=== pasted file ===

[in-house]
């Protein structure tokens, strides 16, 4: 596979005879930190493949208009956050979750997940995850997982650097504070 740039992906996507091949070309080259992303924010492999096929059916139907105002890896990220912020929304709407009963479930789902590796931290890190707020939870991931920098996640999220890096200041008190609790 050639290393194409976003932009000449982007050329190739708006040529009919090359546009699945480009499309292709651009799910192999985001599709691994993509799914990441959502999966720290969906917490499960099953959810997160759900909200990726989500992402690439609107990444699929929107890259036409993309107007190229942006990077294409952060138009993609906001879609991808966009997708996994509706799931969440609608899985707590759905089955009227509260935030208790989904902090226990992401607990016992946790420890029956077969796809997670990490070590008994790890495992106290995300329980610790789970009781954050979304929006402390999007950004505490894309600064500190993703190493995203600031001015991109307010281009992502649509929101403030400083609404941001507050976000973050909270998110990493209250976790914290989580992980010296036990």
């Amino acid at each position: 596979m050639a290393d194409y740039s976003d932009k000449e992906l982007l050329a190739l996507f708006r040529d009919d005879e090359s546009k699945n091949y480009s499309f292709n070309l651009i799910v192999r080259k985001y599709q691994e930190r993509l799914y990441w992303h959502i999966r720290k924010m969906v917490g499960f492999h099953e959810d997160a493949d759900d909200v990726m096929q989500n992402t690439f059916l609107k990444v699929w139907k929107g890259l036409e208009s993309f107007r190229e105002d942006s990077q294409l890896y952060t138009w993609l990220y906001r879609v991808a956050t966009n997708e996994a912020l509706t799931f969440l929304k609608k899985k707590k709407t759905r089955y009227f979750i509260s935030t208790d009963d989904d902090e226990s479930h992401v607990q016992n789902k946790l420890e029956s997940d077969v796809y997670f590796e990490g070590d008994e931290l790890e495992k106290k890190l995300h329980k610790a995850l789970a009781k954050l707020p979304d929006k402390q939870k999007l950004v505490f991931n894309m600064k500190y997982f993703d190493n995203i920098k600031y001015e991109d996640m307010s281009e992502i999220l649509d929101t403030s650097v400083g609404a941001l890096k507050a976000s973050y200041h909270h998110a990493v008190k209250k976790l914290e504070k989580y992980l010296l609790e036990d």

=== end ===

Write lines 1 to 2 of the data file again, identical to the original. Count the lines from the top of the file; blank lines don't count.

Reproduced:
[in-house]
């Protein structure tokens, strides 16, 4: 596979005879930190493949208009956050979750997940995850997982650097504070 740039992906996507091949070309080259992303924010492999096929059916139907105002890896990220912020929304709407009963479930789902590796931290890190707020939870991931920098996640999220890096200041008190609790 050639290393194409976003932009000449982007050329190739708006040529009919090359546009699945480009499309292709651009799910192999985001599709691994993509799914990441959502999966720290969906917490499960099953959810997160759900909200990726989500992402690439609107990444699929929107890259036409993309107007190229942006990077294409952060138009993609906001879609991808966009997708996994509706799931969440609608899985707590759905089955009227509260935030208790989904902090226990992401607990016992946790420890029956077969796809997670990490070590008994790890495992106290995300329980610790789970009781954050979304929006402390999007950004505490894309600064500190993703190493995203600031001015991109307010281009992502649509929101403030400083609404941001507050976000973050909270998110990493209250976790914290989580992980010296036990």